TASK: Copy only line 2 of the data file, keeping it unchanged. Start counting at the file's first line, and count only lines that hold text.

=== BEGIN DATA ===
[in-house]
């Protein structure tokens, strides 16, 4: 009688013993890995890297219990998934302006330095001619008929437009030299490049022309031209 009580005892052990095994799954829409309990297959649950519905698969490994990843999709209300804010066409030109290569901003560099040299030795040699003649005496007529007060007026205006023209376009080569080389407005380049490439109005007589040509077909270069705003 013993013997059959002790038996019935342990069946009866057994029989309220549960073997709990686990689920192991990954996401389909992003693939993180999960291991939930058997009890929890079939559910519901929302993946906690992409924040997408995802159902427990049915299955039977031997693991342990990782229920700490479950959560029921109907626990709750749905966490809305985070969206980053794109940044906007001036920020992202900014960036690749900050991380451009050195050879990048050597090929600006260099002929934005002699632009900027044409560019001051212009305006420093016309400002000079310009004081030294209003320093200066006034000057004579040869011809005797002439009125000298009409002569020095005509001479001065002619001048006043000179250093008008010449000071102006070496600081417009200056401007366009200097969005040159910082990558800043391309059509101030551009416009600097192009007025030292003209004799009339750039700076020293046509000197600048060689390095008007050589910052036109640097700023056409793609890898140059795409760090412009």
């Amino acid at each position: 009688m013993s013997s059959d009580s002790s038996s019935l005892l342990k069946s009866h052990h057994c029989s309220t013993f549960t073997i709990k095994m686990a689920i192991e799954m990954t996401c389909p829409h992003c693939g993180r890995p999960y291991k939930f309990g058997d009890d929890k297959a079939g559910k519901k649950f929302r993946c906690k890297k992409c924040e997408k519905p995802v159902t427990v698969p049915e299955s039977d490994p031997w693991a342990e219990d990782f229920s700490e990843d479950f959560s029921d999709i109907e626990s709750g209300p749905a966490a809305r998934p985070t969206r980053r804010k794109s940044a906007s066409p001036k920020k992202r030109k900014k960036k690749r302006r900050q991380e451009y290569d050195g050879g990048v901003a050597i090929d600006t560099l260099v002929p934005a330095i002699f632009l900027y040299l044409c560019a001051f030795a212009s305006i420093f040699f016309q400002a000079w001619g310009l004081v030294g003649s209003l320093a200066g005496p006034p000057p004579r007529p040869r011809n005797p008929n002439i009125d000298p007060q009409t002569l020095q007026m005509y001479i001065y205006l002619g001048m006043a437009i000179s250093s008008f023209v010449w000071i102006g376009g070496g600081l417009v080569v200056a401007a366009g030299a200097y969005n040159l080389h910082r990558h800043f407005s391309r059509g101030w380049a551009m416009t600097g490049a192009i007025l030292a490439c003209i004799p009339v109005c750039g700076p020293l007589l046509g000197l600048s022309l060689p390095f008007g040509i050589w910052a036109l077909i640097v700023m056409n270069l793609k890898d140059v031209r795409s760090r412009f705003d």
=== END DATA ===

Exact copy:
């Protein structure tokens, strides 16, 4: 009688013993890995890297219990998934302006330095001619008929437009030299490049022309031209 009580005892052990095994799954829409309990297959649950519905698969490994990843999709209300804010066409030109290569901003560099040299030795040699003649005496007529007060007026205006023209376009080569080389407005380049490439109005007589040509077909270069705003 013993013997059959002790038996019935342990069946009866057994029989309220549960073997709990686990689920192991990954996401389909992003693939993180999960291991939930058997009890929890079939559910519901929302993946906690992409924040997408995802159902427990049915299955039977031997693991342990990782229920700490479950959560029921109907626990709750749905966490809305985070969206980053794109940044906007001036920020992202900014960036690749900050991380451009050195050879990048050597090929600006260099002929934005002699632009900027044409560019001051212009305006420093016309400002000079310009004081030294209003320093200066006034000057004579040869011809005797002439009125000298009409002569020095005509001479001065002619001048006043000179250093008008010449000071102006070496600081417009200056401007366009200097969005040159910082990558800043391309059509101030551009416009600097192009007025030292003209004799009339750039700076020293046509000197600048060689390095008007050589910052036109640097700023056409793609890898140059795409760090412009």